The Last Frontier in Discrimination

I wasn’t taught to feel this way.  The concept of sexism wasn’t even really an issue in my household back in the 1960’s and ’70’s when I grew up.  Mom worked outside the home part-time.  Dad could cook.  There generally wasn’t a lot of stress over household chores because my beautiful saintly little Italian grandma came over every day while mom worked and gladly did most of the day-to-day chores and got dinner started.  She spoiled us with popsicles and nickles for penny candy.

The sense of unfairness started to build about the time that my younger brother got out of weekend dish duties once he was old enough to cut our small lawn with the push mower.  Dad said that was only fair.  But it wasn’t.  I would gladly have pushed that lawn mower out in the warm sunshine instead of spending all day Saturday cleaning up dishes after the never-done-eating brother and dad.  (Mom happily worked at the downtown department store on Saturdays).  I hate housework today for the same reason I hated it then.  It’s tedious, thankless, and endless.  At least if I had to cut the grass, it would be noticeable and it wouldn’t need done again for a few days.  I remember being so riled up about the unfairness of it all that one day I just grabbed the kitchen faucet and yanked it from side to side in anger.  My dad thought it was quite amusing.

As I got older, the women’s movement for equal rights affected me deeply.  I subscribed to Ms. magazine.  I fumed over the way women were marginalized and treated unfairly.  I know for a fact that I’m every bit as good and smart and important as anyone else in this world.  My gender certainly doesn’t make me less so.  Yet, women are still treated differently.  We’re very often paid less than men for the same work, passed over for promotions we deserve, and still end up doing most of the crappy thankless housework.  Just because we’re female!sexistsuperman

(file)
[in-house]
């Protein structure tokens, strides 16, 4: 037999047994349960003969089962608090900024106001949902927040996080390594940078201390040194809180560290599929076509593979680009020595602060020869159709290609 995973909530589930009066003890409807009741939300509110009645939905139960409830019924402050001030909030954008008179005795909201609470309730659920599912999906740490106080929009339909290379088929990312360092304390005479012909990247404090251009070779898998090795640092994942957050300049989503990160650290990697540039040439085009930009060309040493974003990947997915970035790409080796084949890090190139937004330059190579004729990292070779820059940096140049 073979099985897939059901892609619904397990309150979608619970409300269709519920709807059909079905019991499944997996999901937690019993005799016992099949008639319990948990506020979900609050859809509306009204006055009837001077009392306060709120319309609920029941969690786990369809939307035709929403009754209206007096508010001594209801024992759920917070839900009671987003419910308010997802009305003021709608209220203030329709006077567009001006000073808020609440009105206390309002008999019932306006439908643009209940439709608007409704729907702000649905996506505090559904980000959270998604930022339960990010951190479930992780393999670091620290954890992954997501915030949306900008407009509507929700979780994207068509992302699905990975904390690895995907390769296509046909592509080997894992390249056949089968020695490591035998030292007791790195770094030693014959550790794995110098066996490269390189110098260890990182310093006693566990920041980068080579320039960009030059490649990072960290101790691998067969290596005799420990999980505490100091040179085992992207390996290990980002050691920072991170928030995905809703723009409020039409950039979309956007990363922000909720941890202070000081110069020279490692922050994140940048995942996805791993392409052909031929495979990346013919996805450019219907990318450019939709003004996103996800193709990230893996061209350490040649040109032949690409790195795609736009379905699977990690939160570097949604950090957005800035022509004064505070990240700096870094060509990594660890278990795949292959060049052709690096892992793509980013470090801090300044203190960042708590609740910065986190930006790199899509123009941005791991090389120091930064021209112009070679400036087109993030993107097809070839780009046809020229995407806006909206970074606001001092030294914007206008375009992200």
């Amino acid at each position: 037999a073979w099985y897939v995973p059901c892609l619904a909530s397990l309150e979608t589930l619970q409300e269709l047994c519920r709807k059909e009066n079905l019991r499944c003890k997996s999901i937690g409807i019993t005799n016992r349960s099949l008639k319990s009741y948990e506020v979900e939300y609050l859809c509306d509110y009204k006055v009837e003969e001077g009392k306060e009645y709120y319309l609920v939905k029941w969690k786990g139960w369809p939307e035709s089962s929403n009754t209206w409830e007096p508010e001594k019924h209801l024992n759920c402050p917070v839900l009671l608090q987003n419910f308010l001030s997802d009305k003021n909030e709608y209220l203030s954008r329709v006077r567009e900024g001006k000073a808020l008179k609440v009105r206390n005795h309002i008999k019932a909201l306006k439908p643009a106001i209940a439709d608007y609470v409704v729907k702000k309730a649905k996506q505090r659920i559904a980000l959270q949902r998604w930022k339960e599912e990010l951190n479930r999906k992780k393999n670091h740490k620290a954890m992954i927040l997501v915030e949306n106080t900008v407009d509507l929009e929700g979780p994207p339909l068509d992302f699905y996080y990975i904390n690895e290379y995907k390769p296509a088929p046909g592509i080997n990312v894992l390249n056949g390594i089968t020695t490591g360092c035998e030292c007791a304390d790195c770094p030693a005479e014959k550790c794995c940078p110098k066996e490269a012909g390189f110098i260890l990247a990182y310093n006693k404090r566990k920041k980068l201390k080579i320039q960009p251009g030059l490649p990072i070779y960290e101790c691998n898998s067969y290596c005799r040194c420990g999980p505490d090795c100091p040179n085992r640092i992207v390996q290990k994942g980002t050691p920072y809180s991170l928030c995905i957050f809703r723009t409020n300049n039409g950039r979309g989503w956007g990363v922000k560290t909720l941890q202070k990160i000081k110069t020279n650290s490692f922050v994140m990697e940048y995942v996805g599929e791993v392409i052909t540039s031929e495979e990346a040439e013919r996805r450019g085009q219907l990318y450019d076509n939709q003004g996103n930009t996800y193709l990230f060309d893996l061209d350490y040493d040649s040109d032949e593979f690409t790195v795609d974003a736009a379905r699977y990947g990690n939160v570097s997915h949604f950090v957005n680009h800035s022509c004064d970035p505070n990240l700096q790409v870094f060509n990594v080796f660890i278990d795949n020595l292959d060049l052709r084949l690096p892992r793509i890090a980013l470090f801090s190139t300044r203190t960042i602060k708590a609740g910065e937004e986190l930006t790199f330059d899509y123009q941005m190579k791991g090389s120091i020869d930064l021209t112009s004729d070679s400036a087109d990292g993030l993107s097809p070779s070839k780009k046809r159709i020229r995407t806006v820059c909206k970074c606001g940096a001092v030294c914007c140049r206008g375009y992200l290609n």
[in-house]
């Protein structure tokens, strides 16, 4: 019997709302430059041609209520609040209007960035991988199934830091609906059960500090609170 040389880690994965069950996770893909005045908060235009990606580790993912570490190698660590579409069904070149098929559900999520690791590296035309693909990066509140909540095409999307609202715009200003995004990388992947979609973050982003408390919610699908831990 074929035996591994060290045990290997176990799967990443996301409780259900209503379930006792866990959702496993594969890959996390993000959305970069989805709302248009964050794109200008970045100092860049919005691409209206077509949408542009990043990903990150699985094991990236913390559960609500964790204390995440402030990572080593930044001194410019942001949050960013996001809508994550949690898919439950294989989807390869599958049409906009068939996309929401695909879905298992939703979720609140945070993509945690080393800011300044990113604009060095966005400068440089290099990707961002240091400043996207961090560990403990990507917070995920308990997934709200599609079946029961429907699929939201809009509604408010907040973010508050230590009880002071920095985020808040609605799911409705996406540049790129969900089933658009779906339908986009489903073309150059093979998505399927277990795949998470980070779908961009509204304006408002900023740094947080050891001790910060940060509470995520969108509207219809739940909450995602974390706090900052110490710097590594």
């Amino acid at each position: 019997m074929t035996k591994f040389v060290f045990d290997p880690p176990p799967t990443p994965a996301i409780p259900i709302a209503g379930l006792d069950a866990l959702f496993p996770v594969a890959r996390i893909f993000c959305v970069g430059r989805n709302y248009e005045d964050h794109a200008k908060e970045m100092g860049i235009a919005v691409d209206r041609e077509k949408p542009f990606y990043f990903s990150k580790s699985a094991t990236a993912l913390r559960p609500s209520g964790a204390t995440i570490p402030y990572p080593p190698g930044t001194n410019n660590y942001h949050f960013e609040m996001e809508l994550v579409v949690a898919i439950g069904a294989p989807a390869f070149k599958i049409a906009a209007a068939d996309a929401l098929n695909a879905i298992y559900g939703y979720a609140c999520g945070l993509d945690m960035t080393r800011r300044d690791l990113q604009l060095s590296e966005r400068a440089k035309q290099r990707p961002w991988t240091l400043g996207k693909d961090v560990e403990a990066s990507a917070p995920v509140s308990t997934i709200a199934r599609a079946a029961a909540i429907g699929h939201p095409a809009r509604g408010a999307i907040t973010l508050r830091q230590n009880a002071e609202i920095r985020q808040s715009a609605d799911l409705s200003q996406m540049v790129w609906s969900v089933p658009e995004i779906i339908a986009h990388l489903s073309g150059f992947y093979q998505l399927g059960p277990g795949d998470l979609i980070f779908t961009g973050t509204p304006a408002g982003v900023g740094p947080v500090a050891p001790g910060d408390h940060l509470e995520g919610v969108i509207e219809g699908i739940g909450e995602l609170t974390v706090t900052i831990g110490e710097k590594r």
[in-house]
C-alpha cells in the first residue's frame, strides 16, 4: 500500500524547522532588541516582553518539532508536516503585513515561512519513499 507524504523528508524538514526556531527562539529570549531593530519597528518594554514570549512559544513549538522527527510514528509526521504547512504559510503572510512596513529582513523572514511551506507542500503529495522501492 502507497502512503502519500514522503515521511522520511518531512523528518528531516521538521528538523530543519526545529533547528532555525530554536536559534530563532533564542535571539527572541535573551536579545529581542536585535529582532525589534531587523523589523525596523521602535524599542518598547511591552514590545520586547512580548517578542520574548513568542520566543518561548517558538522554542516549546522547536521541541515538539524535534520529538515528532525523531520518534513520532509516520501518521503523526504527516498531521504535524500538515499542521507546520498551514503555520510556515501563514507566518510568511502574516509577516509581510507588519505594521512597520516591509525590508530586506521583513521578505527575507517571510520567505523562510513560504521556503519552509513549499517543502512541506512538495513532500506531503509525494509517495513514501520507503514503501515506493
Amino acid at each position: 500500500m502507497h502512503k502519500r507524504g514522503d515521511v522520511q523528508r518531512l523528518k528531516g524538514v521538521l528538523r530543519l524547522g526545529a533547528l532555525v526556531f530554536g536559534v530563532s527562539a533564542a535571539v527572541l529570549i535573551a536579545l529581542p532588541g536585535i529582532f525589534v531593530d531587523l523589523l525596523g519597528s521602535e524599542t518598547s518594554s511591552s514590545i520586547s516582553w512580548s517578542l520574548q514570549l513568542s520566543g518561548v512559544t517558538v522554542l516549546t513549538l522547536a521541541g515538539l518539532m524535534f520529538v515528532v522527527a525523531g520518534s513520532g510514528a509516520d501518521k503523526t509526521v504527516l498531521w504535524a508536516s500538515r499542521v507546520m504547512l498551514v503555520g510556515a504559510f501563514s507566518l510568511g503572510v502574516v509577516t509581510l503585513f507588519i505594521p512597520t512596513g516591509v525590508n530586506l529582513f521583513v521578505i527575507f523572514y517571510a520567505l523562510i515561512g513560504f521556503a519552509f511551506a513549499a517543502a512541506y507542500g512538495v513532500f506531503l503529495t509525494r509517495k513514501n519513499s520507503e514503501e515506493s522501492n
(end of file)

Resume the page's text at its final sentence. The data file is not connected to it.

In many circles, women are brainwashed to believe that their gender makes them subservient and relegated to a preordained role in life, whether or not that’s how they personally want to live their life.  They are taught to hide their talents and defer their dreams and submit to their man, whether he is right or clearly wrong.  Then, lest their true sense of fairness and justice allows them to question this, they are quoted excerpts written eons ago in various religious texts by men who lived when only the strong (or subservient) survived.

These books often talk about how all men are created equal, and to be kind to your brother.  They mention how to treat your slaves and your women.  Today, in the civilized world, we abhor slavery.  We don’t treat our slaves with kindness because we understand that slavery is wrong.  And we don’t have them.  But women are still supposed to submit to their husbands, just like they were instructed to thousands of years ago.

Thankfully, in most civilized cultures, we recognize that discrimination is evil and insidious.  A person’s worth is not determined by the color of his or her skin or the religion they grew up with.  How crazy is it that it’s still acceptable to treat our very own mothers, sisters, daughters and wives as something slightly less important than the men in our world?  How can anything rationalize this discrimination?

22 Responses to “The Last Frontier in Discrimination”

  1. 1 Cyndi October 4, 2009 at 10:05 pm

    I’m as angered by this as you. Love the comic BTW!

    I have (had?) a friend, who is the inspiration for many of my recent posts pertaining to abuse whose narcissistic abusive husband actually did start quoting scripture when she dared to stand up to his antiquated view of women and their roles in the family. He is about as far from a good husband and father as you can possibly get but had no qualms about “putting her in her place” every chance he got. The sad part…she buys into it. He went the other direction too, calling his 13 year old son a “pussy” for not being “man enough” whenever he disappointed his asshole of a father. In the 10 years or so that I’ve know them, he has not once stepped foot in a church, although he is well-read on many religions.